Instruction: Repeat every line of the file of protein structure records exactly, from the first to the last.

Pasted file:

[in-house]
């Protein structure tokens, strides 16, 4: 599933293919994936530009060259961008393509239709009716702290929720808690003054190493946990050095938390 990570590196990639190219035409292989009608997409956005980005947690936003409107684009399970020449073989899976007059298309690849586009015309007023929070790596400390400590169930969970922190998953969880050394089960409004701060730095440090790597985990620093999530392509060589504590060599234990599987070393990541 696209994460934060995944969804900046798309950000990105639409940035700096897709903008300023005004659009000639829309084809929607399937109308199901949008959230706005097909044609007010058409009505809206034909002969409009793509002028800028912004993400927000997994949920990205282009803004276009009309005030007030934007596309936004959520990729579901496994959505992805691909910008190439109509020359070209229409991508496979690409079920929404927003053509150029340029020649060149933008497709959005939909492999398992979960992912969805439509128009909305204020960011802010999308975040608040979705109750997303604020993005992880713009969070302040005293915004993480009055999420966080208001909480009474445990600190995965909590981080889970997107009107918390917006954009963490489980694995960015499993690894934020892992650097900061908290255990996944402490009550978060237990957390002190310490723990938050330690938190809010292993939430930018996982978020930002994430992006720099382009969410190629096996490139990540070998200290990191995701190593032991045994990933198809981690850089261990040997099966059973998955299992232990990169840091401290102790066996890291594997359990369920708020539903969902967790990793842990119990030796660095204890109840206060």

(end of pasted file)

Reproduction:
[in-house]
């Protein structure tokens, strides 16, 4: 599933293919994936530009060259961008393509239709009716702290929720808690003054190493946990050095938390 990570590196990639190219035409292989009608997409956005980005947690936003409107684009399970020449073989899976007059298309690849586009015309007023929070790596400390400590169930969970922190998953969880050394089960409004701060730095440090790597985990620093999530392509060589504590060599234990599987070393990541 696209994460934060995944969804900046798309950000990105639409940035700096897709903008300023005004659009000639829309084809929607399937109308199901949008959230706005097909044609007010058409009505809206034909002969409009793509002028800028912004993400927000997994949920990205282009803004276009009309005030007030934007596309936004959520990729579901496994959505992805691909910008190439109509020359070209229409991508496979690409079920929404927003053509150029340029020649060149933008497709959005939909492999398992979960992912969805439509128009909305204020960011802010999308975040608040979705109750997303604020993005992880713009969070302040005293915004993480009055999420966080208001909480009474445990600190995965909590981080889970997107009107918390917006954009963490489980694995960015499993690894934020892992650097900061908290255990996944402490009550978060237990957390002190310490723990938050330690938190809010292993939430930018996982978020930002994430992006720099382009969410190629096996490139990540070998200290990191995701190593032991045994990933198809981690850089261990040997099966059973998955299992232990990169840091401290102790066996890291594997359990369920708020539903969902967790990793842990119990030796660095204890109840206060």